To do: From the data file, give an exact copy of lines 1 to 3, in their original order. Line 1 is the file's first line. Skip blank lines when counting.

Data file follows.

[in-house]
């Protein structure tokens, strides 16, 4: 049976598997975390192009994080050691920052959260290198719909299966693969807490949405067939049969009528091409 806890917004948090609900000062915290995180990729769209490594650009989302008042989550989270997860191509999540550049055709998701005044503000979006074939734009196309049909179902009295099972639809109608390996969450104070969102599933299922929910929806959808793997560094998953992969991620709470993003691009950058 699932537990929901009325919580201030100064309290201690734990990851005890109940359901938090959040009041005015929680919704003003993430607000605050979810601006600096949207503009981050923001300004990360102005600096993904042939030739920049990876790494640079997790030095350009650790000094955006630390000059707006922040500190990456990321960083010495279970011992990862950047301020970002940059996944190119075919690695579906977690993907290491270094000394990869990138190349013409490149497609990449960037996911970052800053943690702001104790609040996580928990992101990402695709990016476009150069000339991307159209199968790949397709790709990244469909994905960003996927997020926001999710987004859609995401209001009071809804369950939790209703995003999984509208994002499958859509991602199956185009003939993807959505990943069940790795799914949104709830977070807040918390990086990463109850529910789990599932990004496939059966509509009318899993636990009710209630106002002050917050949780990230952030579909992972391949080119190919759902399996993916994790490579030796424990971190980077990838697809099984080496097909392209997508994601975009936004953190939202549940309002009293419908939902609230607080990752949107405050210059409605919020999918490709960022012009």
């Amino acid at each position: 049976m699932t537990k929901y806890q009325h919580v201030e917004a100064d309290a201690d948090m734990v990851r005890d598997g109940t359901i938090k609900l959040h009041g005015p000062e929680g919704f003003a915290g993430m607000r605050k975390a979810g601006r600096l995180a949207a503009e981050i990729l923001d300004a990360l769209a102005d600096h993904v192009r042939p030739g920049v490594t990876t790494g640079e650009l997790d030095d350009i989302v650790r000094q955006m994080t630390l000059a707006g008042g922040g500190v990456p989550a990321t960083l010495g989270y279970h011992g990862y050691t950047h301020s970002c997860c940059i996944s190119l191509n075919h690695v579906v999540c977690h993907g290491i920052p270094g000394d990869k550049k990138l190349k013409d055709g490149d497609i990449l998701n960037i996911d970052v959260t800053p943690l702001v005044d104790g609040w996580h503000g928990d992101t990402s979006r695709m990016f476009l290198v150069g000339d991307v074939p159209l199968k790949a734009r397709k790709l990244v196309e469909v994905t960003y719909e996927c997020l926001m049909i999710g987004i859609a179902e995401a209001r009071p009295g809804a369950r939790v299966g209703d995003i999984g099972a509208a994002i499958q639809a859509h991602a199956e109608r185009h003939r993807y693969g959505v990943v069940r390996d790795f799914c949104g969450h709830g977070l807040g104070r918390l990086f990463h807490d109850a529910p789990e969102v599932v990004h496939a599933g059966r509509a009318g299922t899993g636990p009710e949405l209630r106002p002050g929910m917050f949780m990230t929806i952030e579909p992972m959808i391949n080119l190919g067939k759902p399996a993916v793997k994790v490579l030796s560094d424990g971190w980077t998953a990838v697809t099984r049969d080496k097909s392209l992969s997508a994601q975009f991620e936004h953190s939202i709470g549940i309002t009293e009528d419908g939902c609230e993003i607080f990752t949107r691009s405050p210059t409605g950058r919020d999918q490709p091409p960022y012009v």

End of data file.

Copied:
[in-house]
């Protein structure tokens, strides 16, 4: 049976598997975390192009994080050691920052959260290198719909299966693969807490949405067939049969009528091409 806890917004948090609900000062915290995180990729769209490594650009989302008042989550989270997860191509999540550049055709998701005044503000979006074939734009196309049909179902009295099972639809109608390996969450104070969102599933299922929910929806959808793997560094998953992969991620709470993003691009950058 699932537990929901009325919580201030100064309290201690734990990851005890109940359901938090959040009041005015929680919704003003993430607000605050979810601006600096949207503009981050923001300004990360102005600096993904042939030739920049990876790494640079997790030095350009650790000094955006630390000059707006922040500190990456990321960083010495279970011992990862950047301020970002940059996944190119075919690695579906977690993907290491270094000394990869990138190349013409490149497609990449960037996911970052800053943690702001104790609040996580928990992101990402695709990016476009150069000339991307159209199968790949397709790709990244469909994905960003996927997020926001999710987004859609995401209001009071809804369950939790209703995003999984509208994002499958859509991602199956185009003939993807959505990943069940790795799914949104709830977070807040918390990086990463109850529910789990599932990004496939059966509509009318899993636990009710209630106002002050917050949780990230952030579909992972391949080119190919759902399996993916994790490579030796424990971190980077990838697809099984080496097909392209997508994601975009936004953190939202549940309002009293419908939902609230607080990752949107405050210059409605919020999918490709960022012009």
């Amino acid at each position: 049976m699932t537990k929901y806890q009325h919580v201030e917004a100064d309290a201690d948090m734990v990851r005890d598997g109940t359901i938090k609900l959040h009041g005015p000062e929680g919704f003003a915290g993430m607000r605050k975390a979810g601006r600096l995180a949207a503009e981050i990729l923001d300004a990360l769209a102005d600096h993904v192009r042939p030739g920049v490594t990876t790494g640079e650009l997790d030095d350009i989302v650790r000094q955006m994080t630390l000059a707006g008042g922040g500190v990456p989550a990321t960083l010495g989270y279970h011992g990862y050691t950047h301020s970002c997860c940059i996944s190119l191509n075919h690695v579906v999540c977690h993907g290491i920052p270094g000394d990869k550049k990138l190349k013409d055709g490149d497609i990449l998701n960037i996911d970052v959260t800053p943690l702001v005044d104790g609040w996580h503000g928990d992101t990402s979006r695709m990016f476009l290198v150069g000339d991307v074939p159209l199968k790949a734009r397709k790709l990244v196309e469909v994905t960003y719909e996927c997020l926001m049909i999710g987004i859609a179902e995401a209001r009071p009295g809804a369950r939790v299966g209703d995003i999984g099972a509208a994002i499958q639809a859509h991602a199956e109608r185009h003939r993807y693969g959505v990943v069940r390996d790795f799914c949104g969450h709830g977070l807040g104070r918390l990086f990463h807490d109850a529910p789990e969102v599932v990004h496939a599933g059966r509509a009318g299922t899993g636990p009710e949405l209630r106002p002050g929910m917050f949780m990230t929806i952030e579909p992972m959808i391949n080119l190919g067939k759902p399996a993916v793997k994790v490579l030796s560094d424990g971190w980077t998953a990838v697809t099984r049969d080496k097909s392209l992969s997508a994601q975009f991620e936004h953190s939202i709470g549940i309002t009293e009528d419908g939902c609230e993003i607080f990752t949107r691009s405050p210059t409605g950058r919020d999918q490709p091409p960022y012009v």